Mark Hewitt (NC)
The novelist, Allan Gurganus, once accused me of making designer syringes for his caffeine addiction. Mugs, teacups, tea bowls, and teapots do the same. The fortunes of industrial potters, whether Spode, Wedgewood, or Minton, were in large part the result of the commercialization of tea drinking, and contemporary potters continue to provide vehicles to dispense addictions. These pots become ritual objects in elaborately staged ceremonies that are charged with complex social and cultural meaning. This applies equally to English teatime, the Japanese Tea Ceremony, and even sitting in a car in line at a fast food restaurant to buy iced tea served in a Styrofoam cup.
Ritual objects are not confined to caffeine intake, of course. They are also present in narcotic addiction- a syringe, a spoon, a rubber hose or shoelace, a lighter, a straw, cigarette papers, and let’s not forget plastic prescription bottles containing Oxycodone and Percocet. They are familiar, comforting objects, helping users “escape reality,” as John Prine drolly sings about smoking weed.
But it is alcohol consumption, likewise awash with ritual objects, that is the subject of our ceramic examination, kindly encouraged by the Chipstone Foundation and the North Carolina Pottery Center. Thank you for that!
Behind the objects in this exhibition are our individual social and cultural attitudes, as well as our personal battles with addiction, not to mention commercial pressures. Ranging from teetotalers to drunks, many of our parents, family members, and friends have all wrestled with alcohol. There were, and continue to be, good times and bad times connected to the consumption of alcohol, and our individual histories predispose us to different relationships to alcohol now.
So, how have I, as a potter, reconciled my personal, familial, social, and cultural relationships to alcohol with my ceramic sensibilities in creating an object for “The Last Drop”?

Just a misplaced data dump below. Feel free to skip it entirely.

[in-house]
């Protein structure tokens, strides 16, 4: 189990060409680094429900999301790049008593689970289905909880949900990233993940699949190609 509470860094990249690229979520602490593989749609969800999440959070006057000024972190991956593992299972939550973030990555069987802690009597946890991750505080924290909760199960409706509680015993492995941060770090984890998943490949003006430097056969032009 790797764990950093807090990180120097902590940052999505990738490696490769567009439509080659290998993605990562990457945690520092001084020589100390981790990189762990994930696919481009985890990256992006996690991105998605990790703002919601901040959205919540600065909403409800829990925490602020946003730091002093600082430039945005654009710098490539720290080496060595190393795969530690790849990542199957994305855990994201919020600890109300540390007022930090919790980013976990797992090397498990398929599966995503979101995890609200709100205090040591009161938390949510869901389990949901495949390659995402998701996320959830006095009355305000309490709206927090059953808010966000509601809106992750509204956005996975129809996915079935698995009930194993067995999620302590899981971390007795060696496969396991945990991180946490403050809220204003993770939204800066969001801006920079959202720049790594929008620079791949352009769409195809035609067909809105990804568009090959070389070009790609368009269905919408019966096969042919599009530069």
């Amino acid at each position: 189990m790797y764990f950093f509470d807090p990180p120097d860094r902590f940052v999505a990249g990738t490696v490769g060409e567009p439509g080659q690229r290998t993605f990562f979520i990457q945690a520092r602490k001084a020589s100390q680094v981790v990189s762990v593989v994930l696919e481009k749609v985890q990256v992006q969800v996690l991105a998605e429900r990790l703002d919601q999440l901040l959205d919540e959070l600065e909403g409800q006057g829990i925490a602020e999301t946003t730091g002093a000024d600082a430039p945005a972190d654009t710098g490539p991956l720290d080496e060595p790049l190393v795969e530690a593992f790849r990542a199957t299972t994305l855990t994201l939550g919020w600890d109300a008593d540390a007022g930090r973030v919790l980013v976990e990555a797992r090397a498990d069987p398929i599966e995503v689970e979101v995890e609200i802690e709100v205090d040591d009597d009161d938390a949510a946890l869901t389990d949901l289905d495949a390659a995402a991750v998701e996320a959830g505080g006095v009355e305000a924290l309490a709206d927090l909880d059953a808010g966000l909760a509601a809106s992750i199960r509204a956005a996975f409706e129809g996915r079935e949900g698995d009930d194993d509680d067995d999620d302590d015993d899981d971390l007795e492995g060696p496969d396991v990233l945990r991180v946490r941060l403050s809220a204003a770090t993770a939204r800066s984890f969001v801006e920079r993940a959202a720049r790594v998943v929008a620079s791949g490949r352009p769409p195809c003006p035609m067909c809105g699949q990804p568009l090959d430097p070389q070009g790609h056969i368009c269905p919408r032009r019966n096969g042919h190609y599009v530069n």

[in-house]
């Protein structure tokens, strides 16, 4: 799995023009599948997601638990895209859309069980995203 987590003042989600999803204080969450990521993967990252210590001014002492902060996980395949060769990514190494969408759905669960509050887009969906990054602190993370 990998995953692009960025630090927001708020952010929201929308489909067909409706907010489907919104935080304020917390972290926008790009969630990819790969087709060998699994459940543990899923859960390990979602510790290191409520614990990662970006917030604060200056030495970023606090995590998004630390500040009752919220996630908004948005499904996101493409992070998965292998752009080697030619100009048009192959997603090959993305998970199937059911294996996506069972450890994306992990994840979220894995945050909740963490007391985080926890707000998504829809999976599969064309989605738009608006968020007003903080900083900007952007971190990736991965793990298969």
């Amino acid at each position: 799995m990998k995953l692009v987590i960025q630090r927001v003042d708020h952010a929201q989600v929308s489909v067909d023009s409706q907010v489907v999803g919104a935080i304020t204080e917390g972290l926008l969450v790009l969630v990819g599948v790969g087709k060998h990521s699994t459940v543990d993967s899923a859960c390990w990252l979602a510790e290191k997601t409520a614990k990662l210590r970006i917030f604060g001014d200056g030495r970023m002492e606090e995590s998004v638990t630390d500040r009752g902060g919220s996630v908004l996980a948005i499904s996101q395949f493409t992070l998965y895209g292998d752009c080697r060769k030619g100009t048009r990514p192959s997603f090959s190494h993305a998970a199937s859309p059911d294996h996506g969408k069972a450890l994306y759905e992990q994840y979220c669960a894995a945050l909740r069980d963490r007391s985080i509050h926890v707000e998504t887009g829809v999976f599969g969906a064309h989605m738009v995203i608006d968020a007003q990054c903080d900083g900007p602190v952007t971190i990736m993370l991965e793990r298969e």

It helps to have been given a specific individual pot, namely a gorgeous early salt-glazed John Dwight tankard from 18th century Fulham, in London. From there I began weaving an aesthetic narrative that is, essentially, a morality tale.
I made a tall mug, banded it like Dwight’s, with my version of a North Devon handle and a Cardewian thumb-stop, and wrote NO on one side, and MORE on the other. The font is Times New Graffiti.
Which way do we go? None or some? Some or more? More or too much? What happens if you say NO to alcohol, and what happens if you say MORE? Who tells you to say NO, and who tells you to say MORE?
Illustrating the dueling themes of NO and MORE, I suspended related amulets from the rim of the mug, using chains and colored thread to dangle the charms and divide the space.
On the NO side is a pendant from Mothers Against Drunk Driving, MADD, representing all those who have lost loved ones to alcohol-induced road accidents. Next, signifying sexual inhibition is the slogan of the conservative sexual abstinence movement, “TRUE LOVE WAITS.” Abstinence, as a component of sex education, however, has been shown to lead to more unwanted pregnancies, not less. Then a Bible charm, symbolizing its many references to alcohol - there is the miracle of turning water into wine (not the other way round), and of course the wine of the sacrament representing the blood of Christ. But religious pieties often advise against earthly pleasures.
Between the words NO and MORE are two charms, one a hippy Peace sign with illustrations of the sun and the earth and all sweet things, embracing both yes and no. The other is from Matthew, chapter 19, verse 26, which says, “With God all things are possible,” suggesting that God would also say NO and MORE.